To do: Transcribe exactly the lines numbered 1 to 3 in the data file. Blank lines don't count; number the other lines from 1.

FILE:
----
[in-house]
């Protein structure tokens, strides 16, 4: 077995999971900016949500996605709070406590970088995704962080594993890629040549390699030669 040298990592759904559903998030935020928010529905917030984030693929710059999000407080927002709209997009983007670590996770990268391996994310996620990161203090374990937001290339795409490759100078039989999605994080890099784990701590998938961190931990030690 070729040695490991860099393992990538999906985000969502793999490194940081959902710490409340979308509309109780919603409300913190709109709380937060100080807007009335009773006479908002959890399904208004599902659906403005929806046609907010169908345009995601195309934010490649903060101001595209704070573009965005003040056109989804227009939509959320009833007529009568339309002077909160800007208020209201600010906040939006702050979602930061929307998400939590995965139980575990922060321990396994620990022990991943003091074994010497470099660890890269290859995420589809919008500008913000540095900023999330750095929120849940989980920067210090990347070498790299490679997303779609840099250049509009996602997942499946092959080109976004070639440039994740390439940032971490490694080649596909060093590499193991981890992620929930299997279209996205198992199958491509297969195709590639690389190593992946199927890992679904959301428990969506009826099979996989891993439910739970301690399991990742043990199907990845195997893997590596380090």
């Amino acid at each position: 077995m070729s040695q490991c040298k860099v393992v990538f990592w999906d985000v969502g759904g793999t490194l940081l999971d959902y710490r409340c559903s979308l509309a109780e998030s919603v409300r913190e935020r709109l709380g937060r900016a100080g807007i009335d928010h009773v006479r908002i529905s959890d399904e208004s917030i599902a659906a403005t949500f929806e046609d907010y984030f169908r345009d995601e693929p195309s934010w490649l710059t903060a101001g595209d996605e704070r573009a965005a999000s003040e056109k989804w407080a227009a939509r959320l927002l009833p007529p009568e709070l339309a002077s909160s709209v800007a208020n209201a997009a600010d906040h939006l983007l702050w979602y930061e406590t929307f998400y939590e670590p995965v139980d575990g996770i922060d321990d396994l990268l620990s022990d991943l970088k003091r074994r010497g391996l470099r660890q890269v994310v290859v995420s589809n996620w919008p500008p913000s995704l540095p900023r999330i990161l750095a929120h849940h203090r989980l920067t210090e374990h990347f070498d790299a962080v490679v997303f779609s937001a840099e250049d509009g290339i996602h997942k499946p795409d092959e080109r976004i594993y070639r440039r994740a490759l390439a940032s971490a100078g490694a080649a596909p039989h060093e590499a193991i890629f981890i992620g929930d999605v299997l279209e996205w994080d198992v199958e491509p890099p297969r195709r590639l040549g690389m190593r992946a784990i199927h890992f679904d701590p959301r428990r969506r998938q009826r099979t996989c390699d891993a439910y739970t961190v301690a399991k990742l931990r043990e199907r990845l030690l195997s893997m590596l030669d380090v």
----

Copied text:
[in-house]
């Protein structure tokens, strides 16, 4: 077995999971900016949500996605709070406590970088995704962080594993890629040549390699030669 040298990592759904559903998030935020928010529905917030984030693929710059999000407080927002709209997009983007670590996770990268391996994310996620990161203090374990937001290339795409490759100078039989999605994080890099784990701590998938961190931990030690 070729040695490991860099393992990538999906985000969502793999490194940081959902710490409340979308509309109780919603409300913190709109709380937060100080807007009335009773006479908002959890399904208004599902659906403005929806046609907010169908345009995601195309934010490649903060101001595209704070573009965005003040056109989804227009939509959320009833007529009568339309002077909160800007208020209201600010906040939006702050979602930061929307998400939590995965139980575990922060321990396994620990022990991943003091074994010497470099660890890269290859995420589809919008500008913000540095900023999330750095929120849940989980920067210090990347070498790299490679997303779609840099250049509009996602997942499946092959080109976004070639440039994740390439940032971490490694080649596909060093590499193991981890992620929930299997279209996205198992199958491509297969195709590639690389190593992946199927890992679904959301428990969506009826099979996989891993439910739970301690399991990742043990199907990845195997893997590596380090």
């Amino acid at each position: 077995m070729s040695q490991c040298k860099v393992v990538f990592w999906d985000v969502g759904g793999t490194l940081l999971d959902y710490r409340c559903s979308l509309a109780e998030s919603v409300r913190e935020r709109l709380g937060r900016a100080g807007i009335d928010h009773v006479r908002i529905s959890d399904e208004s917030i599902a659906a403005t949500f929806e046609d907010y984030f169908r345009d995601e693929p195309s934010w490649l710059t903060a101001g595209d996605e704070r573009a965005a999000s003040e056109k989804w407080a227009a939509r959320l927002l009833p007529p009568e709070l339309a002077s909160s709209v800007a208020n209201a997009a600010d906040h939006l983007l702050w979602y930061e406590t929307f998400y939590e670590p995965v139980d575990g996770i922060d321990d396994l990268l620990s022990d991943l970088k003091r074994r010497g391996l470099r660890q890269v994310v290859v995420s589809n996620w919008p500008p913000s995704l540095p900023r999330i990161l750095a929120h849940h203090r989980l920067t210090e374990h990347f070498d790299a962080v490679v997303f779609s937001a840099e250049d509009g290339i996602h997942k499946p795409d092959e080109r976004i594993y070639r440039r994740a490759l390439a940032s971490a100078g490694a080649a596909p039989h060093e590499a193991i890629f981890i992620g929930d999605v299997l279209e996205w994080d198992v199958e491509p890099p297969r195709r590639l040549g690389m190593r992946a784990i199927h890992f679904d701590p959301r428990r969506r998938q009826r099979t996989c390699d891993a439910y739970t961190v301690a399991k990742l931990r043990e199907r990845l030690l195997s893997m590596l030669d380090v």